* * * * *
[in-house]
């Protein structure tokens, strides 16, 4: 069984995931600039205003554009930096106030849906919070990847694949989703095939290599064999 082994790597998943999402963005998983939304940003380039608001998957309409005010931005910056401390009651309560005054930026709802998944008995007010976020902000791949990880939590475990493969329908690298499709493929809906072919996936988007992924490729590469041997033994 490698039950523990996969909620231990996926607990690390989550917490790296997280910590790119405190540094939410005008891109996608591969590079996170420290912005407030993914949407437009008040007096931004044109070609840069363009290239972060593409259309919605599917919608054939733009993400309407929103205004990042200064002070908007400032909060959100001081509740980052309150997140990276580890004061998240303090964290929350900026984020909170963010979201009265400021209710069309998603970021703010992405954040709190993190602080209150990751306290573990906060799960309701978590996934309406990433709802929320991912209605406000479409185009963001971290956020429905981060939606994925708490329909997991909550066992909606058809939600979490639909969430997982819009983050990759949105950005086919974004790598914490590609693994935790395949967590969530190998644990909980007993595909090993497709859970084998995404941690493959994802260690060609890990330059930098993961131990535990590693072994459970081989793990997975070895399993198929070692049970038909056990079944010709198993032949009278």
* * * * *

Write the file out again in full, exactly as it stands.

[in-house]
């Protein structure tokens, strides 16, 4: 069984995931600039205003554009930096106030849906919070990847694949989703095939290599064999 082994790597998943999402963005998983939304940003380039608001998957309409005010931005910056401390009651309560005054930026709802998944008995007010976020902000791949990880939590475990493969329908690298499709493929809906072919996936988007992924490729590469041997033994 490698039950523990996969909620231990996926607990690390989550917490790296997280910590790119405190540094939410005008891109996608591969590079996170420290912005407030993914949407437009008040007096931004044109070609840069363009290239972060593409259309919605599917919608054939733009993400309407929103205004990042200064002070908007400032909060959100001081509740980052309150997140990276580890004061998240303090964290929350900026984020909170963010979201009265400021209710069309998603970021703010992405954040709190993190602080209150990751306290573990906060799960309701978590996934309406990433709802929320991912209605406000479409185009963001971290956020429905981060939606994925708490329909997991909550066992909606058809939600979490639909969430997982819009983050990759949105950005086919974004790598914490590609693994935790395949967590969530190998644990909980007993595909090993497709859970084998995404941690493959994802260690060609890990330059930098993961131990535990590693072994459970081989793990997975070895399993198929070692049970038909056990079944010709198993032949009278």